Kim Jong-un in a tight spot after Kaesong movePresident Park Geun-hye’s decision to pull all South Korean workers from the Kaesong Industrial Complex has put the North’s leader Kim Jong-un in a difficult position over how to proceed with the escalating tension related to what is seen as the last symbol of inter-Korean cooperation.
Kim’s first dilemma is that while Pyongyang first initiated the shutdown by withdrawing 53,000 North Korean workers from the joint industrial complex, it puts the blame on Seoul.
“Although we cherish the Kaesong Industrial Complex as our precious child born of the June 15 [North-South Joint Declaration of 2000], we do not have any intentions to continue doing favors for those who do not know the meaning of virtue and repay kindness with betrayal,” a spokesman for the North’s General Bureau for the Special Zone Development Guidance in charge of Kaesong operations stated Saturday.
This came in response to Seoul’s order on Friday to evacuate all South Korean workers from the complex by yesterday, and the spokesman implied that the South is to blame for the shut down. The bureau added, however, that “it’s not like the industrial complex has run out of food” or that “there were no proposals for dialogue whatsoever.”
President Park proposed negotiations about Kaesong on April 11, which Pyongyang rejected. Park emphasized that as investment is about trust, if the North breaks international regulations and promises by suspending Kaesong, no country will want to invest in it.
“In order to show fierceness in the early stages, North Korea ordered the evacuation of workers and restricted traffic at a quicker speed than expected, destroying chances for dialogue on the Kaesong Industrial Complex issue,” said Hwang Ji-hwan, an international relations professor at the University of Seoul.
The second dilemma for the North is determining how to respond to complaints from workers and residents of Kaesong. Attempts to placate the disgruntled Kaesong residents by telling them that the shutdown is only temporary only fueled further disgruntlement about the situation. North Korean defectors and organizations say that discontent is spreading among Kaesong residents and workers. Complaints such as “The industrial complex is not some toy” and “It is only becoming more difficult to eat and live for the people of Kaesong” have grown rampant, according to the reports.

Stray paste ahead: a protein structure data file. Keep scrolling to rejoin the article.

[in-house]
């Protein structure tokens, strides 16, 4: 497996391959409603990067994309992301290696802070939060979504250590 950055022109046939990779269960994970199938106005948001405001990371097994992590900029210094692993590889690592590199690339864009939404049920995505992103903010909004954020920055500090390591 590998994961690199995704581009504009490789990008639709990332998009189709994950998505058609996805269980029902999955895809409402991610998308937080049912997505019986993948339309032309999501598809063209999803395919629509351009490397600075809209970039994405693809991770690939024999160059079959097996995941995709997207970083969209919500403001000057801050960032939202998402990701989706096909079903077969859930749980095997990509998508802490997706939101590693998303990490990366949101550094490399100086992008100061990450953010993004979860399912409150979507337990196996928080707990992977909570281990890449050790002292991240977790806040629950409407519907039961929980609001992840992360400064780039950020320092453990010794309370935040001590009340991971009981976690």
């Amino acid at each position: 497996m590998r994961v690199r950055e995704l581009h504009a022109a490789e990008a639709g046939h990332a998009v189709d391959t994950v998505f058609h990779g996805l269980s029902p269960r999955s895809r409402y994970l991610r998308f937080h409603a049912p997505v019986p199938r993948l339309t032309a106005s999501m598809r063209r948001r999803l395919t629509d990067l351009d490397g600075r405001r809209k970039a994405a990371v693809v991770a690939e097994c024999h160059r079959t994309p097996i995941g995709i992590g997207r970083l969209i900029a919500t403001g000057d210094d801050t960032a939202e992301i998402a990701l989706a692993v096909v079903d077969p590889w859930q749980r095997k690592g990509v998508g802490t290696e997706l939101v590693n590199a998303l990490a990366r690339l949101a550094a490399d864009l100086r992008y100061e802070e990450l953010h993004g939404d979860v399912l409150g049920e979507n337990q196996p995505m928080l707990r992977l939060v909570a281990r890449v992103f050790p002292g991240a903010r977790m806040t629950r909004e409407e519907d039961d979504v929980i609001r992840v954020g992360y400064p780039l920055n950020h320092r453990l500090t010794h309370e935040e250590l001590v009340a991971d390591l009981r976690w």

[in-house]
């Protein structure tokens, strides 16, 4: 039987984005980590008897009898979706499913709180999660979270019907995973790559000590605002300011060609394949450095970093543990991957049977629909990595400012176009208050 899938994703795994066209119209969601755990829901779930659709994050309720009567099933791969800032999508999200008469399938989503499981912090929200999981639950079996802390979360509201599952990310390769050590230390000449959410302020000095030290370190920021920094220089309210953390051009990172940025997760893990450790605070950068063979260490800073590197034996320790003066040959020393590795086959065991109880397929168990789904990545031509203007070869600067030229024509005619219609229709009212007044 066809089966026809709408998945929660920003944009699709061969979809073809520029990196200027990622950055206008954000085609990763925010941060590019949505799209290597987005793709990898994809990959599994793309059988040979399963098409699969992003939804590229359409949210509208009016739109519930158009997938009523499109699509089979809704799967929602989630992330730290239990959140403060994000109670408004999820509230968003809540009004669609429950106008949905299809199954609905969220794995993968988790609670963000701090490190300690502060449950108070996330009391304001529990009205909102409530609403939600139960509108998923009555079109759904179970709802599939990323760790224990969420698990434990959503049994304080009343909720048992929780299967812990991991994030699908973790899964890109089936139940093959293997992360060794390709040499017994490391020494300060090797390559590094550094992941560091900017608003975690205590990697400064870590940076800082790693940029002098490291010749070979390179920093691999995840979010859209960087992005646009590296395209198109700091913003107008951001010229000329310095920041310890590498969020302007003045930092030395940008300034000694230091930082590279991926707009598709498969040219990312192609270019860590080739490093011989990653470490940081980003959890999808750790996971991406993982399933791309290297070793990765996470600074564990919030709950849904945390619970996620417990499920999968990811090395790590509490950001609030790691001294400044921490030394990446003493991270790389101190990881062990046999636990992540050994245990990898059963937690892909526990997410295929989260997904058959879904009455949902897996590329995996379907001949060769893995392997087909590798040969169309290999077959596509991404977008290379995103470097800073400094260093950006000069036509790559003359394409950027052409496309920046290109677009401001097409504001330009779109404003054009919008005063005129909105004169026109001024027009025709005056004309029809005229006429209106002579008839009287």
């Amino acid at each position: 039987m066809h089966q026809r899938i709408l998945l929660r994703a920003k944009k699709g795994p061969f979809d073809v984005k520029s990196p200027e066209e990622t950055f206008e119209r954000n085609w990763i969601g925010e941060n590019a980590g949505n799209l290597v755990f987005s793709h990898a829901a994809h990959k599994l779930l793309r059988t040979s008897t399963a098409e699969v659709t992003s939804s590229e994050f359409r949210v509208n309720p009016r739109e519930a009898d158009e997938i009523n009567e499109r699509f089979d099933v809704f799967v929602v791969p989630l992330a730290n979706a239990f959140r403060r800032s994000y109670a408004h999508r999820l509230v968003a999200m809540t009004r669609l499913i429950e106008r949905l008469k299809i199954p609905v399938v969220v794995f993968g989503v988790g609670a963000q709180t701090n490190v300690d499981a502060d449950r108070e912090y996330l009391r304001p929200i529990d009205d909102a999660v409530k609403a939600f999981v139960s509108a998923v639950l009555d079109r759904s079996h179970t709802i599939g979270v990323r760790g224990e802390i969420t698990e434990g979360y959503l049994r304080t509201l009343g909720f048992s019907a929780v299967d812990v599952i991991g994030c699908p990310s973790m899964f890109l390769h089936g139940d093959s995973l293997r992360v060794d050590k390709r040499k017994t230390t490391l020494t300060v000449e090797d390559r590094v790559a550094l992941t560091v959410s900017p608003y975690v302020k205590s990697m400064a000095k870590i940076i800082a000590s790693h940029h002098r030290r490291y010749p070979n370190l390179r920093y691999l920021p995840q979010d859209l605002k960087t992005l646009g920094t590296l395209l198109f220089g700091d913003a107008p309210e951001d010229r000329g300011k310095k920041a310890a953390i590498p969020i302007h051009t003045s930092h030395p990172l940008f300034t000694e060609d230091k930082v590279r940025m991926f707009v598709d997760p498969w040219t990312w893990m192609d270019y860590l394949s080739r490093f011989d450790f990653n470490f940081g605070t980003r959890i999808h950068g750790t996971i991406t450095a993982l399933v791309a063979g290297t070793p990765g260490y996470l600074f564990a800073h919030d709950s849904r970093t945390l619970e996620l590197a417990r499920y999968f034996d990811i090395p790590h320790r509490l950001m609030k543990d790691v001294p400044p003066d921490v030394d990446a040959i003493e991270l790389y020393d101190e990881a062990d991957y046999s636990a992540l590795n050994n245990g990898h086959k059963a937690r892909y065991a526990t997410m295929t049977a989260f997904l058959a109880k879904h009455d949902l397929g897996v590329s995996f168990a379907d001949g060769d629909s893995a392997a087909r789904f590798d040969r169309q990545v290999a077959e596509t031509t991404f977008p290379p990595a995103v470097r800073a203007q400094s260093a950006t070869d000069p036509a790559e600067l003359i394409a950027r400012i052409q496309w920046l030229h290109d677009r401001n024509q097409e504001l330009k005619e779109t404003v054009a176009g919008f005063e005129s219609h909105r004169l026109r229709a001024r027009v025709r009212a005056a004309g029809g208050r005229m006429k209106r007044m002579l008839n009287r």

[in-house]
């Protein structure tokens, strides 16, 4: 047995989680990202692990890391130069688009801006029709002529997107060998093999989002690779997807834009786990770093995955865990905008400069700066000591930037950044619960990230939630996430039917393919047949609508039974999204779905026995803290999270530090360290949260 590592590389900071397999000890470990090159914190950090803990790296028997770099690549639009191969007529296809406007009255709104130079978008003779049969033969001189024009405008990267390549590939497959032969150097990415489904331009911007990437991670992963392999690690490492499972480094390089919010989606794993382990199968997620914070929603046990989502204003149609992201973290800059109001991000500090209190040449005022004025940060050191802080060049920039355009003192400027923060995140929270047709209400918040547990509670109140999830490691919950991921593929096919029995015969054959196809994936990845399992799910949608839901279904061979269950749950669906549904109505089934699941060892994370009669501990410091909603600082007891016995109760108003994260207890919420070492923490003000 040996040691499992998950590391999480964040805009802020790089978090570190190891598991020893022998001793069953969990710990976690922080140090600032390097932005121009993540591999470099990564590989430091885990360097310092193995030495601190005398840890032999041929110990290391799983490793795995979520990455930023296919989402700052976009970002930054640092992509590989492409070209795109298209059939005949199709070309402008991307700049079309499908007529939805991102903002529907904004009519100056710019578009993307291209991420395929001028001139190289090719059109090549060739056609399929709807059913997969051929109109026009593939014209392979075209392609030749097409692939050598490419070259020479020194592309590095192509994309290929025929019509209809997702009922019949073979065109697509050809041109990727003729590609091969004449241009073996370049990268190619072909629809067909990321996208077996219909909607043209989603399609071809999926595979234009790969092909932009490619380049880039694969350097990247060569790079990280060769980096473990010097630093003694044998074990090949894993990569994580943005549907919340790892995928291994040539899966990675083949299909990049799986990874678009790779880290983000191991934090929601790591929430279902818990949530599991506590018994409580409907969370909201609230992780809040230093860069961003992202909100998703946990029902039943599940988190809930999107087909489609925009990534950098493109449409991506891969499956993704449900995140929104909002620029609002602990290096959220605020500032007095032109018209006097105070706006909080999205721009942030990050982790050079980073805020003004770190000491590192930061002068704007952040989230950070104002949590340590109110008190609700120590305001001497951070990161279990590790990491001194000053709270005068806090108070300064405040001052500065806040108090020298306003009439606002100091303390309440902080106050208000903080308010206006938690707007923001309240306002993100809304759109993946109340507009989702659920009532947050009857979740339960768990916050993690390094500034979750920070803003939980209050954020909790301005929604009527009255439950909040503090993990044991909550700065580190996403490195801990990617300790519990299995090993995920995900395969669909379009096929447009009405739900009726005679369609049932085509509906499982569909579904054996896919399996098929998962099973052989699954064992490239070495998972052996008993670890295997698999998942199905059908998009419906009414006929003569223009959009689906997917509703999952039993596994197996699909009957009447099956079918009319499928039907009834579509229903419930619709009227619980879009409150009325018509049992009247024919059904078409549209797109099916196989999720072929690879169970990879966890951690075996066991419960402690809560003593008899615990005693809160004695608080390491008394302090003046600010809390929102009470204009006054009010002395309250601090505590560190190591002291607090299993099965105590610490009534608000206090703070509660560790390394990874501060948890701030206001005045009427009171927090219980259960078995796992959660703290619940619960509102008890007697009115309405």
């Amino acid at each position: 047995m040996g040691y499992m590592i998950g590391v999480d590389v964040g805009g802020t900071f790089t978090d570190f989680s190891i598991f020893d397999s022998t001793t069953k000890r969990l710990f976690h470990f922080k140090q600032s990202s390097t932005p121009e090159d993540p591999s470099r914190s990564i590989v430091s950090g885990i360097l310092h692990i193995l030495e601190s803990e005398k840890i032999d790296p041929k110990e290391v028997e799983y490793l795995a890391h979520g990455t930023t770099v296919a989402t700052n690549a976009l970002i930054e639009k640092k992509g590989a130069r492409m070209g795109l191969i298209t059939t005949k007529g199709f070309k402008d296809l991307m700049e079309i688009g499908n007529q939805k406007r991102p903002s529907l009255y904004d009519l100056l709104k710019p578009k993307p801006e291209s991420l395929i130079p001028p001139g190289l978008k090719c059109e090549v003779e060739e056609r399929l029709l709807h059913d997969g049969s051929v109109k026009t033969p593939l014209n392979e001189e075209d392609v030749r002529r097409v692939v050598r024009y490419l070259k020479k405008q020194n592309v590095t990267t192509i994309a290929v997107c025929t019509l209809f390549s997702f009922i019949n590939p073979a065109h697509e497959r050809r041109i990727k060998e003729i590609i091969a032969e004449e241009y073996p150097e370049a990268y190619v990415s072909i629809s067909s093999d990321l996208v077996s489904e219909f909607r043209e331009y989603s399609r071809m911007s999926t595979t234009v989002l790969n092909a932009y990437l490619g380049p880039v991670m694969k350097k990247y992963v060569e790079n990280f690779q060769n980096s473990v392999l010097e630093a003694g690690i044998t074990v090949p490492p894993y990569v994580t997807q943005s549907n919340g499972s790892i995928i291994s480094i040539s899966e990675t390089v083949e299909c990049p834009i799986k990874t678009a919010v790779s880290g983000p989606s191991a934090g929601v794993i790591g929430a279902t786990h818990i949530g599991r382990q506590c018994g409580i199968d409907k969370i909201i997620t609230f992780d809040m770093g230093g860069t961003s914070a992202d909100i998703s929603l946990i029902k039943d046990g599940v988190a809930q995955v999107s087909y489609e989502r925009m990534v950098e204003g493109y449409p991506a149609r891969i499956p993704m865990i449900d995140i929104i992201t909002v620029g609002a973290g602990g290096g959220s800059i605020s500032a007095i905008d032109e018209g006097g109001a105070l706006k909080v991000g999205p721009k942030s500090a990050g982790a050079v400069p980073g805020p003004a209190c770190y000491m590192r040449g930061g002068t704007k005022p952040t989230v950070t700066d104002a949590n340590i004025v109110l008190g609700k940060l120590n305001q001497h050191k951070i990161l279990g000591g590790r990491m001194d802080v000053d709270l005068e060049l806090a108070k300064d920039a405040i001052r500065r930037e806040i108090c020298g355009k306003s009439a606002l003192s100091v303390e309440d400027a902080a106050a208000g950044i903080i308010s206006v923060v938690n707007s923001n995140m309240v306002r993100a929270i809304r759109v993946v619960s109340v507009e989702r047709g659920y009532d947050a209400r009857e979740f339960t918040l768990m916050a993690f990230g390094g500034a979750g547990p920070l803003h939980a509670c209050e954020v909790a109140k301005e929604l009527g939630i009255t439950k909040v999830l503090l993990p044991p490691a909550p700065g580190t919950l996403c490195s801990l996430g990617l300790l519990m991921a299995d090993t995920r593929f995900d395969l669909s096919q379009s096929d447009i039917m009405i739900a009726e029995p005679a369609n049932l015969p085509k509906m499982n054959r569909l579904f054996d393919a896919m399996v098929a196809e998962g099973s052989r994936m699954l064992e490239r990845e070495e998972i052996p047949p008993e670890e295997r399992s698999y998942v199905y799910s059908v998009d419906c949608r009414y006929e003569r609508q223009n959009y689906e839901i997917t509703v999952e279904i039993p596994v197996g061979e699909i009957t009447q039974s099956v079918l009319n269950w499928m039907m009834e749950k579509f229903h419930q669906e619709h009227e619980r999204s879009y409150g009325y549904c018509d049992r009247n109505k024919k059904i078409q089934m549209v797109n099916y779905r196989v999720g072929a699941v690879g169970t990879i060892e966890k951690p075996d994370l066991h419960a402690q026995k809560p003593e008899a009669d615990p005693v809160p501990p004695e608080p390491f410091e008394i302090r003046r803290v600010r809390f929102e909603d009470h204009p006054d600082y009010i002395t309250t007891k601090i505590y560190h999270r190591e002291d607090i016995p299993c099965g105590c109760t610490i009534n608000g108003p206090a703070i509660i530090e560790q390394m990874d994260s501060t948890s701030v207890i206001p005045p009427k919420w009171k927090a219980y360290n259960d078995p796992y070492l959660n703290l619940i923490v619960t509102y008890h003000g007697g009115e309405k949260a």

In 2012, the average monthly wage of North Korean workers was $134, and the regime earned about $80 million in total from Kaesong. A final dilemma for North Korea is the current internal strife regarding who is responsible for the situation in Kaesong. Some leaders have been opposed to withdrawing from Kaesong, especially as the North’s leader Kim Jong-il and the South’s President Kim Dae-jung agreed to the joint complex in a 2000 summit and Kim had used Kaesong as a negotiating card over the years.
“You cannot exclude the possibility of an upsurge in internal strife between the military hardliners who had beef with the Kaesong Industrial Complex and the more moderate United Front Department [of the ruling Workers’ Party of North Korea],” said Yoo Ho-yeol, a North Korean studies professor at Korea University, adding that political tension resulting from Kaesong could lead to instability in North Korea. Furthermore, Pyongyang is reportedly not pleased with the first battle of wills with the new South Korean administration.
Yoo analyzed that Pyongyang tried to pressure the South over Kaesong as a way to avoid dialogue and instead “was completely pushed back in a battle of wills with President Park.”
“North Korea will await a pretext to revive the Kaesong complex depending on the situation such as a special envoy from China or improvement in relations with Washington,” said Kim Yong-hyun, a professor of North Korean studies at Dongguk University.
By Jung Won-yeob, Sarah Kim [firstname.lastname@example.org]
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